Acne - A Basic Understanding


acne
 
Acne Vulgaris, commonly referred to as pimples, is an inflammatory disease of the skin. This condition is very common in puberty. As one reaches their early twenties, it either disappears or decreases. Acne begins because of the comedo, an enlarged hair follicle plugged with oil and bacteria. The comedo is invisible to the naked eye and is present beneath the surface of the skin. When it gets the right condition, it grows into an inflamed lesion. The oil produced from the skin helps bacteria to flourish within the swollen follicle. Acne afflicts all genders, sexes and ages making it a universal skin disorder. As a form of skin disease, the good news is that acne is not transmittable.
 
Although acne is not contagious from person-to-person, it can spread to the whole face and can severely affect all the skin tissues that have pilosebaceous units. It is not true that acne just affects those going through puberty. Even infants or individuals who may be well over their forties, can develop this skin disorder. Acne infantilis is the term used for acne that grows on newborn babies, on the other hand acne rosacea is related to middle-aged people.
 
Non-inflammatory acre are of two types – Closed comedo or white head, and Open comedo or black head.
 
There are 4 types of inflammatory acne:
 
  1. Papule – It is the mildest form that appears on the skin as a small, firm pink bump.
 
  1. Pustule – They are small round lesions containing visible pus. They may appear red at the base and yellowish or whitish at the center.
 
  1. Nodule or Cyst – Large and painful, they are pus-filled lesions lodged deep within the skin. The nodules may persist for weeks or months with the contents hardening into a deep cyst. Both nodules and cysts often leave deep scars.
 
  1. Acne Conglobata – This severe bacterial infection develops mostly on the back, buttocks and chest.
Acne has different classifications, according to the severity of the infection.
 
Comedo is the form where all severe acne cases originate. This is characterized by red swelling or small lesions on your skin. Whiteheads and blackheads are two forms of comedo. Conversely, blackhead is an open comedo. The coloration is due to the accumulation of dark skin pigments called melanin, plus hardened sebum and other skin debris and particles. This is the basic structure of whiteheads, however, the only difference is the coloration and these are deeply situated into the skin layers.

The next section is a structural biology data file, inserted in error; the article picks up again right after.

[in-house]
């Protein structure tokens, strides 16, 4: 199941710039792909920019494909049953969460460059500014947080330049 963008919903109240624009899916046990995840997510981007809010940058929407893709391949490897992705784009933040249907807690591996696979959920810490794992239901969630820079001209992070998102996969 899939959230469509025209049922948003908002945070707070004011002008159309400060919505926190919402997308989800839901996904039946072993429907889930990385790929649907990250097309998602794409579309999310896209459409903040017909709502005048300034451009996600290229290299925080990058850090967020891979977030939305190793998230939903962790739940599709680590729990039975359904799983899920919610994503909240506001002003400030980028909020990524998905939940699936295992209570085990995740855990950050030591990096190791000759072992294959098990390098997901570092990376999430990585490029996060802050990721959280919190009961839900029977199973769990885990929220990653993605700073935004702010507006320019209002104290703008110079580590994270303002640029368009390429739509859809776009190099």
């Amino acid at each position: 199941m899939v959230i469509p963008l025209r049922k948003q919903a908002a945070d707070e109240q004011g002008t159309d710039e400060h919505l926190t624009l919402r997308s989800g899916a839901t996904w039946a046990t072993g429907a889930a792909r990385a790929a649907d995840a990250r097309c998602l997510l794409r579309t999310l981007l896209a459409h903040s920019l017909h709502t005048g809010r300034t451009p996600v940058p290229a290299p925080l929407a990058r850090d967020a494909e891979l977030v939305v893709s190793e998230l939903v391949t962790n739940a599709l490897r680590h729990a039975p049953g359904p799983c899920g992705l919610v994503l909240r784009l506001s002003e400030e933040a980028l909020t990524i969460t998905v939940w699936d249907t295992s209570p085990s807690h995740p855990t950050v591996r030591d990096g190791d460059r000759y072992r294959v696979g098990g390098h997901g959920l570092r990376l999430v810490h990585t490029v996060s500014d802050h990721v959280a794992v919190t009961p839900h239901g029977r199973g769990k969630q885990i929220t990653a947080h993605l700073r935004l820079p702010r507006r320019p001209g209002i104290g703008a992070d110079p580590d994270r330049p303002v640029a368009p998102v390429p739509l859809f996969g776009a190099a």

If you have sandpaper-like skin around the tissue of your mouth and on the surface of your forehead, chin and cheeks, you probably have papules. Pus-filled lesions are also termed as pustules.
 
Nodules on the other hand are similar with pustules. However, nodules are firmer and are larger acne growing deep in the skin. Inflammation may develop your pustules into containing semi-liquid or liquid materials composed of white blood cells (which are dead because of the acne-infecting bacteria named as Propionibacterium acnes), dead skin cells and active or inactive bacteria. This can result into more serious acne called cysts. In such situations, you may need the assistance of a skin dermatologist or physician.
 
What is the cause of acne? It is quite difficult to exactly determine what may have caused your acne infection as reasons differ case to case. Studies indicate that the skin disorder may be brought about by many factors, including poor diet, stress, weather elements, and hormone changes or may be genetically influenced.
 
Medically speaking, acne starts from the formation of hardened sebum, or the oily substance secreted to the skin through the sebaceous glands. This then will be permeated with acne-infecting bacteria, which in return will trigger the immune system to release white blood cells to obstruct the attack of the bacteria. As this happens, dead white blood cells and bacteria will accumulate in the hair follicles mixed with skin debris and dead skin particles, which then will inflame the lesions. 
 
For controlling acne, you can carry out the following steps:
 
  • Avoid excessive washing of your skin. It can leave the healthy skin dry, thus irritating the acne prone areas. Over-washing may also stimulate extra oil production.
  • Avoid alcohol products to tone your skin. Alcohol is a strong astringent that strips the top layer of the skin causing sebaceous glands to produce more oil.
  • Do not squeeze or pick the acne with fingernails, pins or any other thing. It forces the bacteria deeper into the skin and often leaves a permanent acne scar.
  • A wash is required after exercise. The heat and moisture trapped against the skin creates an ideal breeding ground for the spread of bacteria.
  • Consume food rich in Vitamin A, Vitamin B-2, Vitamin B-3, Vitamin E and Zinc like eggs, nuts, liver, milk, fish and leafy green vegetables.
  • Proper sleep and a life without stress and emotional anxiety can reduce acne.
  • Wear little make-up while exercising. Avoid garments that are made exclusively with nylon. 
Laser surgery is often used to reduce the scars left behind by acne. Treating acne with azelaic acid, salicylic acid, tropical retinoids and benzoyl peroxide is also common. A large number of people started trying herbal acne treatments over the traditional medications by using teas, oils and herbal creams.
 
Knowing that you are not the only one inflicted with acne at some point in life or another helps in that there will always be new research and new products coming on stream. Continue to read up on acne research and help your fight against it.

 



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Natural Health Expert Panel

Seema Dixit



Dr. S.S. Aggarwal


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